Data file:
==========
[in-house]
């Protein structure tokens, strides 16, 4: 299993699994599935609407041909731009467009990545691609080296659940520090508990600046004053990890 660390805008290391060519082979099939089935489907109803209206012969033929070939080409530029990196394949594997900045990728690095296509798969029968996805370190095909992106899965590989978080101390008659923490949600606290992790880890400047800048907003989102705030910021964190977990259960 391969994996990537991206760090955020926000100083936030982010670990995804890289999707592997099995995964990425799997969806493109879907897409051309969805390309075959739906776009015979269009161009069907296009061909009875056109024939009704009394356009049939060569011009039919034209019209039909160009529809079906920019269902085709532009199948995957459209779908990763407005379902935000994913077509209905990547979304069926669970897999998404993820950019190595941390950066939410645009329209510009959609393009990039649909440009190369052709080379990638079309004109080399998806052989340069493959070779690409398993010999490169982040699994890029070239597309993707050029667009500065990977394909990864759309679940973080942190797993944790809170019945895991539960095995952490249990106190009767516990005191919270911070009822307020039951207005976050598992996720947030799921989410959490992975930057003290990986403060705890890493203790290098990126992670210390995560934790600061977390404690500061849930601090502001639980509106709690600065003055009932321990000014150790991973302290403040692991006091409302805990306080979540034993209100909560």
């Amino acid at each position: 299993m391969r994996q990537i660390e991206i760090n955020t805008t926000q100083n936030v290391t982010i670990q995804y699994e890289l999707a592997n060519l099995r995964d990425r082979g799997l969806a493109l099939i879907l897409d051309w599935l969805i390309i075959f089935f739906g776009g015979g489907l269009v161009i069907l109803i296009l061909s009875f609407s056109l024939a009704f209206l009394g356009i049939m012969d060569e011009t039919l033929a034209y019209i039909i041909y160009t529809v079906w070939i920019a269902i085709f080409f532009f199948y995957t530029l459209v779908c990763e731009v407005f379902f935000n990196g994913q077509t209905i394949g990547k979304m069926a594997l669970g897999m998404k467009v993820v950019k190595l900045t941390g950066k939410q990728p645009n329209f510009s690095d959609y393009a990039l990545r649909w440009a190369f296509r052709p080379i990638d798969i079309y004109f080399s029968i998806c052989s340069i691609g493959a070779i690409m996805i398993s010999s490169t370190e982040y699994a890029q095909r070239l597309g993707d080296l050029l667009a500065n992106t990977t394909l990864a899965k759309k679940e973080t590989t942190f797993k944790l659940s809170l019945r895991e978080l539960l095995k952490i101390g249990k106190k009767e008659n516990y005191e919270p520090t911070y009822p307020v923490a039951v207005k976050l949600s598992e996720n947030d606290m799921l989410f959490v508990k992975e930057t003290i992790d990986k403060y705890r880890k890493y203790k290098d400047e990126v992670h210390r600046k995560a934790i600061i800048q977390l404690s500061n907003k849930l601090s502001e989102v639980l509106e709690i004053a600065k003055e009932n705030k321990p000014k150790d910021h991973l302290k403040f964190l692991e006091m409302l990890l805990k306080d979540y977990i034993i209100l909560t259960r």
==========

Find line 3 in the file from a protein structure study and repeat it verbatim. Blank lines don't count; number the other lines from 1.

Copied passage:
């Amino acid at each position: 299993m391969r994996q990537i660390e991206i760090n955020t805008t926000q100083n936030v290391t982010i670990q995804y699994e890289l999707a592997n060519l099995r995964d990425r082979g799997l969806a493109l099939i879907l897409d051309w599935l969805i390309i075959f089935f739906g776009g015979g489907l269009v161009i069907l109803i296009l061909s009875f609407s056109l024939a009704f209206l009394g356009i049939m012969d060569e011009t039919l033929a034209y019209i039909i041909y160009t529809v079906w070939i920019a269902i085709f080409f532009f199948y995957t530029l459209v779908c990763e731009v407005f379902f935000n990196g994913q077509t209905i394949g990547k979304m069926a594997l669970g897999m998404k467009v993820v950019k190595l900045t941390g950066k939410q990728p645009n329209f510009s690095d959609y393009a990039l990545r649909w440009a190369f296509r052709p080379i990638d798969i079309y004109f080399s029968i998806c052989s340069i691609g493959a070779i690409m996805i398993s010999s490169t370190e982040y699994a890029q095909r070239l597309g993707d080296l050029l667009a500065n992106t990977t394909l990864a899965k759309k679940e973080t590989t942190f797993k944790l659940s809170l019945r895991e978080l539960l095995k952490i101390g249990k106190k009767e008659n516990y005191e919270p520090t911070y009822p307020v923490a039951v207005k976050l949600s598992e996720n947030d606290m799921l989410f959490v508990k992975e930057t003290i992790d990986k403060y705890r880890k890493y203790k290098d400047e990126v992670h210390r600046k995560a934790i600061i800048q977390l404690s500061n907003k849930l601090s502001e989102v639980l509106e709690i004053a600065k003055e009932n705030k321990p000014k150790d910021h991973l302290k403040f964190l692991e006091m409302l990890l805990k306080d979540y977990i034993i209100l909560t259960r």